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   Table of Contents - Current issue
Coverpage
October-December 2021
Volume 23 | Issue 111
Page Nos. 95-127

Online since Tuesday, December 28, 2021

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REVIEW ARTICLE  

Analysis of Studies in Tinnitus-Related Gene Research p. 95
Zhi-cheng Li, Bi-xing Fang, Lian-xiong Yuan, Ke Zheng, Shi-xin Wu, Nanbert Zhong, Xiang-li Zeng
DOI:10.4103/nah.nah_57_21  PMID:34975125
Objective: Summarize and analyze the current research results of tinnitus-related genes, explore the potential links between the results of each study, and provide reference for subsequent studies. Methods: Collect and sort out the research literature related to tinnitus genes included in PubMed, Web of Science, China National Knowledge Infrastructure, and Wanfang Data Knowledge Service Platform before December 31, 2019. Then the relevant contents of the literature were sorted out and summarized. Results: Fifty-one articles were finally selected for analysis: 31 articles (60.8%) were classified as researches on animal models of tinnitus, and 20 (39.2%) as researches on tinnitus patients. Existing studies have shown that genes related to oxidative stress, inflammatory response, nerve excitation/inhibition, and nerve growth are differentially expressed in tinnitus patients or animal models, and have presented the potential links between genes or proteins in the occurrence and development of tinnitus. Conclusion: The research on tinnitus-related genes is still in the exploratory stage, and further high-quality research evidence is needed.
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ORIGINAL ARTICLES Top

Associations of Earphone Use with Tinnitus and Anxiety/Depression p. 108
Jay Hyug Choi, Sung Su Park, So Young Kim
DOI:10.4103/nah.NAH_48_20  PMID:34975126
Objective: This study aimed to investigate the association of earphone use with audiologic and psychologic factors. Materials and methods: Korea National Health and Nutrition Examination Survey 2010–2012 data were collected for participants aged ≥12 years old with earphone use ≥1 hour/day. They were matched to a control group for age, sex, income, and education level. The relationship between earphone use and the hearing thresholds of pure-tone audiometry, tinnitus, and psychologic factors such as depression and anxiety, and other quality of life variables was analyzed using multiple logistic regression tests with complex sampling. Results: Among the participants, 22.9% (449/1955) of earphone users and 18.1% (355/1600) of control participants had tinnitus (P < 0.001). Earphone users showed 1.27-times higher odds for tinnitus (95% confidence interval [CI] = 1.09–1.50, P = 0.003). Moreover, 6.5% (128/1955) of earphone users and 5.0% (97/1600) of control participants had anxiety and depressive symptoms (P = 0.033). Earphone users showed 1.32-times higher odds for anxiety and depressive symptoms (95% CI = 1.14–1.52, P = 0.040). Nevertheless, the hearing thresholds were comparable between earphone users and control participants. Conclusion: Earphone use was associated with tinnitus and anxiety or depressive symptoms.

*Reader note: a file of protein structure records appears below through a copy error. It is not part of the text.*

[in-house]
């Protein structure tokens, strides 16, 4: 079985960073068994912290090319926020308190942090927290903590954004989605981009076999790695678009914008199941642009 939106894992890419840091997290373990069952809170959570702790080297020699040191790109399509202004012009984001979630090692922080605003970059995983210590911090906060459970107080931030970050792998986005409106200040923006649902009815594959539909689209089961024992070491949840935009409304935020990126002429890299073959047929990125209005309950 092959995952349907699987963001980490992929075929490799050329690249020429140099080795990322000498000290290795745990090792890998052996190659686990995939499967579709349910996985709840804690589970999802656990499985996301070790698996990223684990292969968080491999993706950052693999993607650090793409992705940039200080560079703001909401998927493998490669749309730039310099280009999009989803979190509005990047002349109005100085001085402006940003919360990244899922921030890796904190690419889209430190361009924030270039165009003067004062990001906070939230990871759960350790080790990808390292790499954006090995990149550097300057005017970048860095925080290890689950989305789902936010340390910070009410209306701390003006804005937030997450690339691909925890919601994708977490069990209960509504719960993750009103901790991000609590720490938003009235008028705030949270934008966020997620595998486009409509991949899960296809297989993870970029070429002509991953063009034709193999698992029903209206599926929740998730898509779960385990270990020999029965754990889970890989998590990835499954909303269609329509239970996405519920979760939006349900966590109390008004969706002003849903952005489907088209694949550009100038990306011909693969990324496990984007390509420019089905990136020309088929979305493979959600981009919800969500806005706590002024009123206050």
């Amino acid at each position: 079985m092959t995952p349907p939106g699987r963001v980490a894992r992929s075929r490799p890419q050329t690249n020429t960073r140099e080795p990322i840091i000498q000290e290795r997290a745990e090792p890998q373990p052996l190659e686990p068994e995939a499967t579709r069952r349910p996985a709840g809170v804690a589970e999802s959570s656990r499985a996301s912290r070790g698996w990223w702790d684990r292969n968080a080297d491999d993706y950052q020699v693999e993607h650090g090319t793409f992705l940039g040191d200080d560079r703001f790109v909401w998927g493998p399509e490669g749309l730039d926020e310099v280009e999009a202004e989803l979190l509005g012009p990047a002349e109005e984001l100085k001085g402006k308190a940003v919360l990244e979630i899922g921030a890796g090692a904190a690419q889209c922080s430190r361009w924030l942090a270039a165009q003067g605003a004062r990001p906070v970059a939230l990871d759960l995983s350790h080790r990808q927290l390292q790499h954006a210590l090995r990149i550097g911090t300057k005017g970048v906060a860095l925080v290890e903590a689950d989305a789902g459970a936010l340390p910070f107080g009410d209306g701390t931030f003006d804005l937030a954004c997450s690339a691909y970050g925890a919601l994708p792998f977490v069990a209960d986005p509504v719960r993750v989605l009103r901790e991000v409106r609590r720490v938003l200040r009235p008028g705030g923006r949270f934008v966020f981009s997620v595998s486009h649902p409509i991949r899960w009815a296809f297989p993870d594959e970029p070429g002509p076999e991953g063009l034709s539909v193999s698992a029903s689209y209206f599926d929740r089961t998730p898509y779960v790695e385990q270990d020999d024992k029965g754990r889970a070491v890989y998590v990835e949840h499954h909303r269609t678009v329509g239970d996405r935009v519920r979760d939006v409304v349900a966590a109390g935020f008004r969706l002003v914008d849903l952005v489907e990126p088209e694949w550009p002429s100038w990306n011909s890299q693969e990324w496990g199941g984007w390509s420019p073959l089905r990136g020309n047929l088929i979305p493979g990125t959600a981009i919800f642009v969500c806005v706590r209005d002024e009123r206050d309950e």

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Effects of Tonal Noise on Workers’ Annoyance and Performance p. 117
Jan Radosz
DOI:10.4103/nah.NAH_28_20  PMID:34975127
Objective: Numerous references indicate that the subjectively assessed tonal noise annoyance is higher than that of broadband noise. There are no criteria for the impact of tonal noise in assessing the occupational environment for both indoor areas and workplaces. Materials and Methods: The study participants included 50 people who met the audiometric qualification criteria. The research method employed both a questionnaire survey and computer psychological tests checking work performance, attention level, and memory. Four types of generated test signals were developed (filtered noise − A and three signals with tonal components 125, 1600, and 8000 Hz − B, C, and D) at the same sound level A of 55 dB. Test signals C and D were assessed as causing the greatest annoyance and as the loudest. Results: The results of some tests and the assessment of annoyance and of the volume of test signals containing medium and high frequency tonal components were correlated with the participants’ noise sensitivity, determined on the basis of a questionnaire. Although there are no statistically significant differences, it was observed in most cases for signals with C (1600 Hz) and D (8000 Hz) tonal components that the results (mean values or median values) of psychological tests deteriorated with respect to a noise signal without tonal components (A) − a smaller number of calculations, a smaller number of correct responses, more errors made. Conclusion: These results, combined with those of the questionnaire survey, justify the introduction of the tonality annoyance criterion for workstations where, among other things, focusing one’s attention is required.
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